Ghosts, vampires are part of our cultural imagination: Bhushan Patel
The director talks about his upcoming horror film Amavas, starring Nargis Fakhri and Sachiin Joshi
In the trailer of Amavas — an upcoming horror film starring Nargis Fakhri and Sachiin Joshi — a lead character avers, “If there is God, there is Evil.” This is something the director, Bhushan Patel, swears candidly by, even as he denies any deliberate promotion of superstition in his films.
“I am a believer in the almighty, so yes, I believe in negative forces too. I've had experiences in my life that border on the mystical. But cinema is a fictional medium, and much of our storytelling traditions are rooted in the supernatural. We’ve all grown up listening to bhoot-pisach ki kahaniya (stories of ghosts and vampires). They are a part of our cultural imagination. I don't think the onus of rationality should be enforced upon writers and filmmakers,” says the Mumbai-born cinematographer-turned-director of Gujarati descent.
Bhushan’s previous works include the sequels, 1920: Evil Returns and Ragini MMS 2, and the 2015 horror-thriller Alone, adapted from a Thai film of the same name. Amavas, his fourth feature film as a director, borrows its basic plot from the American horror film, The Ring, which in turn was remade from a Japanese film based on Koji Suzuki’s novels.
In Amavas, Nargis and Sachiin play an Indian couple whose weekend sojourn at an old mansion (shot at Castle Goring in Sussex) is soiled by wicked forces. The film is billed as Nargis’s comeback vehicle after 2016’s Banjo and Housefull 3.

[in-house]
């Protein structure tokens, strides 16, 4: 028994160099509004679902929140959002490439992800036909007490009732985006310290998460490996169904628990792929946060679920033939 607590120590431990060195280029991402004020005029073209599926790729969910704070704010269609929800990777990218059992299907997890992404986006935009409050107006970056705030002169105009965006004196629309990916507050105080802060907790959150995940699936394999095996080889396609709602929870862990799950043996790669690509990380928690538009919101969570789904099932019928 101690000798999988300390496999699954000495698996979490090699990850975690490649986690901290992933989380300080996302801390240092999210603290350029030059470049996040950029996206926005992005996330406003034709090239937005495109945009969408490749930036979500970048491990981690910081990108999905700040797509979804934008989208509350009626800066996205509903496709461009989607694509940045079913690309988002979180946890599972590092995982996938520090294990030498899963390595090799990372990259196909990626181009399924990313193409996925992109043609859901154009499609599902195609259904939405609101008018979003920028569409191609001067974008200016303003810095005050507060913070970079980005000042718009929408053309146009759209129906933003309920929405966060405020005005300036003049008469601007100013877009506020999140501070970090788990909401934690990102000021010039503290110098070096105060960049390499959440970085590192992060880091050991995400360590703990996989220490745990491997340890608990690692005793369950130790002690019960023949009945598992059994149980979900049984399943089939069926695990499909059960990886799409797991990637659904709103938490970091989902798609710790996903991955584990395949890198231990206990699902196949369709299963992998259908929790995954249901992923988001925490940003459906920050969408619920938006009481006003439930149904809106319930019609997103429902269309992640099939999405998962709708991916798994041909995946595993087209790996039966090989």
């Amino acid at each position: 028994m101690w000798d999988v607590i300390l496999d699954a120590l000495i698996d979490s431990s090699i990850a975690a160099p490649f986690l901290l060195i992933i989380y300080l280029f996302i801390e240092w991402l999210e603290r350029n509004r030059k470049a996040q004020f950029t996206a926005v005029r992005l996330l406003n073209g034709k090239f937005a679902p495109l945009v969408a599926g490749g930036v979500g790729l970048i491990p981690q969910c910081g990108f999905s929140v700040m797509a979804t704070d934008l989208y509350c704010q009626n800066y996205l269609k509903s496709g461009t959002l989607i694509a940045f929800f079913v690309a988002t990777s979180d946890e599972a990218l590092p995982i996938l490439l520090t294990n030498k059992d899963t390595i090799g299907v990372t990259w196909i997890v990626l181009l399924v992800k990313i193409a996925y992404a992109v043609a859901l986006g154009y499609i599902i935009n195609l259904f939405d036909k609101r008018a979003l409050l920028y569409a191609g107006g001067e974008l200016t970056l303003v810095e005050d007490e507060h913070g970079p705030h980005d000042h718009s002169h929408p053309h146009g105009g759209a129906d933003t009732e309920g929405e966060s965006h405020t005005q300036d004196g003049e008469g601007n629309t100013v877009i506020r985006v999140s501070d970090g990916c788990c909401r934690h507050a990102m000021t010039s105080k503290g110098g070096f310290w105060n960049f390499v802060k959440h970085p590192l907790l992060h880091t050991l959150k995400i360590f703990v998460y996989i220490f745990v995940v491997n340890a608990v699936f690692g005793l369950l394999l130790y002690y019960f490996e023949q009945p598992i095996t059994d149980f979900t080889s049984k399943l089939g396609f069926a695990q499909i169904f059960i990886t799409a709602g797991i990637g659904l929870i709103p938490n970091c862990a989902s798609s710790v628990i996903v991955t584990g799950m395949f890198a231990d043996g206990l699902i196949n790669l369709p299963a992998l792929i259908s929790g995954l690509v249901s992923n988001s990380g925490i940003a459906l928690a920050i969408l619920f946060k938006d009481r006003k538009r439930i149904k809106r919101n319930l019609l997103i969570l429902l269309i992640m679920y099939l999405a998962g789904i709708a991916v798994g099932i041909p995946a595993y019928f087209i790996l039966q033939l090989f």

Asked about the leads of his film, Bhushan says, “Sachiin and I have wanted to work with each other for a long time and Amavas was conceived as a set collaboration. He is also the producer of the film. I approached Nargis because I needed an actor with slightly anglicised attributes without overstating it much. She turned out to be a big fan of horror films and readily agreed to do the film.”
On the subject of genre filmmaking, Bhushan announces his allegiance to the old-school (‘classic’, as he puts it) way of mounting horror films, using traditional devices like jump-scares and background score instead of the more subtextual freakeries employed in films like Get Out, Pari or Tummbad.
“My films have worked at the box-office but never gotten good reviews. Critics always write stuff like, ‘This is another film with creaking doors…’ They don't understand that these devices are indispensable to the genre. It's like saying lovers holding hands is a bad thing for romantic films. I'm aware of the recent horror films you’ve mentioned, but I don't belong in that space. I grew up on films like The Omen (1976) and The Exorcist (1973) and I admire the classic approach to filmmaking in these movies. I feel there's a wealth of material in Indian folkfore that hasn't been mined yet. For instance, we think of vampires as a foreign concept, but they have always existed in Indian stories. So maybe I will tackle a vampire movie next.”
Amavas also stars Ali Asgar, Vivan Bhatena, Mona Singh and Navneet Kaur Dhillon. Produced by Viking Media and Entertainment, the film arrives in theatres on January 11.